Super Monkey Ball: Banana Splitz Review
Game: Super Monkey Ball: Banana Splitz
Available On: PlayStation Vita Only
It is a little known fact that Super Monkey Ball began life as an arcade cabinet. I don’t ever remember actually seeing one in the wild, but am told it had a control stick shaped like a banana. Of course, the series is more famous for being one of the launch titles for the Nintendo Gamecube, where it was a huge success and one of the best launch titles in recent memory. With simple, Marble Madness-esque gameplay that required the use of just the analogue stick to guide simian AiAi around the course toward the goal.
The trouble with Monkey Ball is that after the fine first effort, which was a classic slice of colourful SEGA arcade action, the series gradually descended into mediocrity with unnecessary additions like storylines, sub-par minigames and even an action-adventure spin-off being produced. Like the blue blur that became their de facto mascot, SEGA were guilty on a number of occasions of ignoring what made the original game so fun; the actual physics based courses, an excellently woozy sense of speed and momentum and a lean package devoid of any rubbish add-ons. Can this new Vita-exclusive offering provide us with some of the winsome ape-related thrills of its distant forebear, or is it another instalment that makes us want to fling excrement from our cage?
The simple answer is that when it focuses on what made the original game so brilliant, then this is quite often a barrel of monkey laughs, but there are some flaws. Banana Splitz does some of what it sets out to do extremely well. Graphically the game looks lovely on the OLED screen; a bright, colourful treat that evokes memories of a time when SEGA regularly produced lovely looking arcade games almost effortlessly.
The core gameplay comes from the Story Mode, which doesn’t actually have any story running through it, but serves up over 100 well-designed, increasingly more difficult levels set over five distinctly different worlds. Using the left analogue stick, or well-implemented motion sensor controls, the main game controls well for the most part, although I found that some of the more tricky levels were slightly easier using the stick to control your monkey ball rather than the super-sensitive balancing act that is the motion sensor, particularly when you often have to tilt the console forward, meaning that unless you have a neck like Reed Richards you are unable to see the screen properly.
The levels start out simple enough, with easy-to-get banana collectibles and straightforward routes to the goal, yet soon become mind-bendingly difficult with all manner of obstacles and treacherous areas to navigate. The game mechanic is as compulsive as it ever was, do you attempt to grab all of those bananas and risk falling off the edge or running out of time, or do you take the quick option and aim straight for the goal? Whichever way you play there are Trophy rewards, such as one for collecting all of the in-game fruits, and another for successfully conquering the levels using the motion controls. My main gripe with the excellent main game is that the levels are served up to you in groups of ten with no way of replaying an individual level or saving your game midway through a ten-level slog. It is a crazy structure for a game that has definite score-attack potential, and one in which there is that aforementioned Trophy for collecting all of the bananas.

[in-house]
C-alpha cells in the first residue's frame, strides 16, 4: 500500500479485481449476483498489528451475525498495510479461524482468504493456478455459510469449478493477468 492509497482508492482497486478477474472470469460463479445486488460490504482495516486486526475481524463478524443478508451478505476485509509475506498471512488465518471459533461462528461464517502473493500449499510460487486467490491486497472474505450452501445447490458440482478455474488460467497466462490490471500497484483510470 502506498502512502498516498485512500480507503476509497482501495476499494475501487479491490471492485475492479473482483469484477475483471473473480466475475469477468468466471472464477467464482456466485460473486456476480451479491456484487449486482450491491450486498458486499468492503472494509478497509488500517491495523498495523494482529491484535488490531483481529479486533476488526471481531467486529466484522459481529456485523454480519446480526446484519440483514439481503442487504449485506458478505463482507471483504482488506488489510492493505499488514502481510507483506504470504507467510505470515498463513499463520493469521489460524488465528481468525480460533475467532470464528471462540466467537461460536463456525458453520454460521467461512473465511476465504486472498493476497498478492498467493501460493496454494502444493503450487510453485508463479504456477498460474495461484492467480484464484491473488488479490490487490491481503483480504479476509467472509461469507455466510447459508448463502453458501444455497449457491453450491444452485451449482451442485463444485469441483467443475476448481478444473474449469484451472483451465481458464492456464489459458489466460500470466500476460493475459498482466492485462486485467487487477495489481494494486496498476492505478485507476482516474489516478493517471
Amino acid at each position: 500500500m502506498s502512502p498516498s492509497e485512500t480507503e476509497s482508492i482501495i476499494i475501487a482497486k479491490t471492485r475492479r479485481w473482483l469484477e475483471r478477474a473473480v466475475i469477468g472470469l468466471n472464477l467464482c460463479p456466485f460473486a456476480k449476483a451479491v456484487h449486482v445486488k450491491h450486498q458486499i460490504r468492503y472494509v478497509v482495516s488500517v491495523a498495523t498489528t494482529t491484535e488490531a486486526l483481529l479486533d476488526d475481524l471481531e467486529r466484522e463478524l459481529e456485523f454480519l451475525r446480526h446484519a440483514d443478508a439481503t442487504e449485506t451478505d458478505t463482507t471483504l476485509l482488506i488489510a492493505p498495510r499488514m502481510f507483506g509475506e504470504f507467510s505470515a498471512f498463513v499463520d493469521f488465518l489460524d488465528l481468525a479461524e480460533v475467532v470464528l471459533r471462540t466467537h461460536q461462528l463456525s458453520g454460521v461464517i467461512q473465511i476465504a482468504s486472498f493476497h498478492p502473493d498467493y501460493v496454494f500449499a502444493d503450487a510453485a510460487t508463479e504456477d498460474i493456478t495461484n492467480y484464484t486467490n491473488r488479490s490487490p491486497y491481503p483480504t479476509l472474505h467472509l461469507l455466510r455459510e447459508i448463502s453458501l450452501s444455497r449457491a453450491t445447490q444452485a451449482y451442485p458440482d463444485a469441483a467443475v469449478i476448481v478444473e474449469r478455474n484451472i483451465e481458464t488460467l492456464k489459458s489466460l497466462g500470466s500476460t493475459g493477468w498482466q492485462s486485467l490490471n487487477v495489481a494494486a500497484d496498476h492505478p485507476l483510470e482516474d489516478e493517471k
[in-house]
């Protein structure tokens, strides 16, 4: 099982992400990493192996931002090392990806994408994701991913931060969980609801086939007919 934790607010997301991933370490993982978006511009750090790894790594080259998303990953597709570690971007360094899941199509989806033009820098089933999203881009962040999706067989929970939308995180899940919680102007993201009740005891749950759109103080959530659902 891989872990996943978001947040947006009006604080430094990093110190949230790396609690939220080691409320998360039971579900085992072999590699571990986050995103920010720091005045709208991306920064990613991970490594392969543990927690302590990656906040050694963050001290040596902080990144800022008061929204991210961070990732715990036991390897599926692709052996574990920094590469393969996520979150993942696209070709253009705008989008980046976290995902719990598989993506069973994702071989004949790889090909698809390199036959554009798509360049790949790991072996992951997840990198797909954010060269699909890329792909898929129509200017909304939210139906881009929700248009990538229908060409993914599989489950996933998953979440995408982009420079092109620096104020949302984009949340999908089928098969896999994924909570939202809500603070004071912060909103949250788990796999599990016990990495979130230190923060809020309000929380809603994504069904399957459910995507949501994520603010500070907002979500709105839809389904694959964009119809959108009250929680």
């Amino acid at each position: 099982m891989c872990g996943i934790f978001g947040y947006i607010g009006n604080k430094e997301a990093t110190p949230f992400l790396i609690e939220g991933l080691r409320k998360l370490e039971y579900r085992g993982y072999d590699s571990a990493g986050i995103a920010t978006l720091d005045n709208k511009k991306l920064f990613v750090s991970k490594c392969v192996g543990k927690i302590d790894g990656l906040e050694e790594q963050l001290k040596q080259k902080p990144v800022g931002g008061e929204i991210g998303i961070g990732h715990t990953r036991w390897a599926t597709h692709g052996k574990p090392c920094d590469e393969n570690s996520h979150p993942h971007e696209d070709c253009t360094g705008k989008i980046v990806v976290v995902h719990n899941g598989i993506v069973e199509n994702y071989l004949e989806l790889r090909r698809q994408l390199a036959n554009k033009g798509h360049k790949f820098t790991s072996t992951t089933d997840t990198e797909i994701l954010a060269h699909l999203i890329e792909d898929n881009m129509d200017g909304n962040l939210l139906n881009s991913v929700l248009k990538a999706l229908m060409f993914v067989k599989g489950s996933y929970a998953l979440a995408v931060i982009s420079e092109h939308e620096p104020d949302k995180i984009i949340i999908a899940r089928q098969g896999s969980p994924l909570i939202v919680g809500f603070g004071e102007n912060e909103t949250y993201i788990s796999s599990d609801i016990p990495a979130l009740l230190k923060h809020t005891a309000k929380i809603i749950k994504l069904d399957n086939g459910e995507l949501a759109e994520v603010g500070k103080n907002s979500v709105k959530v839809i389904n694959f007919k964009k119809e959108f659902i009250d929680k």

Like Monkey Ball of days past, there are several mini games on offer, which provide a distraction from the often nails-hard main levels. Some of these, like the Pilotwings-lite returning fave Monkey Target and Monkey Bowling, which requires that you hold the console vertically and flick AiAi and co towards the pins, are excellent fun. Yet for each worthwhile party game there seems to be something poor like Monkey Rodeo, which seems to involve randomly hammering the rear touchpad with your fingers for approximately zero gain.
There are some nice online bits and bobs to the package, like an ad-hoc and wi-fi multiplayer and the ability to upload your replays and compete with other players in your area (or indeed around the globe) using the GPS functionality to become King of the Monkey Mountain. There is also a level creation mode, which sounds tantalisingly excellent, the premise being that you take a photograph and then get to create a stage based around the shot you have just taken in an Augmented Reality fun-fest, but this proves to be extremely disappointing. You take a picture, and are then rather oddly asked to shake the console repeatedly as it works its magic. What you then get presented with is a completely random stage created by the game, which is set in a generic backdrop of its choosing, presumably attempting to mimic the setting of the picture you took. When I took a picture of my kitchen, for example, the game produced a ridiculously hard stage which was set against a generic household setting. It is all very strange.
VERDICT: Yet again, SEGA have served up a lacklustre slice of Monkey Ball action which is incredibly frustrating given the high quality of the best bits of the game. The Vita is a great console but we have yet to see a game with a truly excellent grasp of everything it has to offer in one package, and it is frustrating when a game that could have been a killer handheld gaming experience is weighed down by a load of gimmicky nonsense and poor structure. Even the front end and menus are clumsily done and tricky to negotiate, on a platform with a giant touch screen that works a treat. For fans of the series I would urge to proceed with caution, particularly given that there are cheaper mobile phone versions that provide a similar experience for a fraction of the price.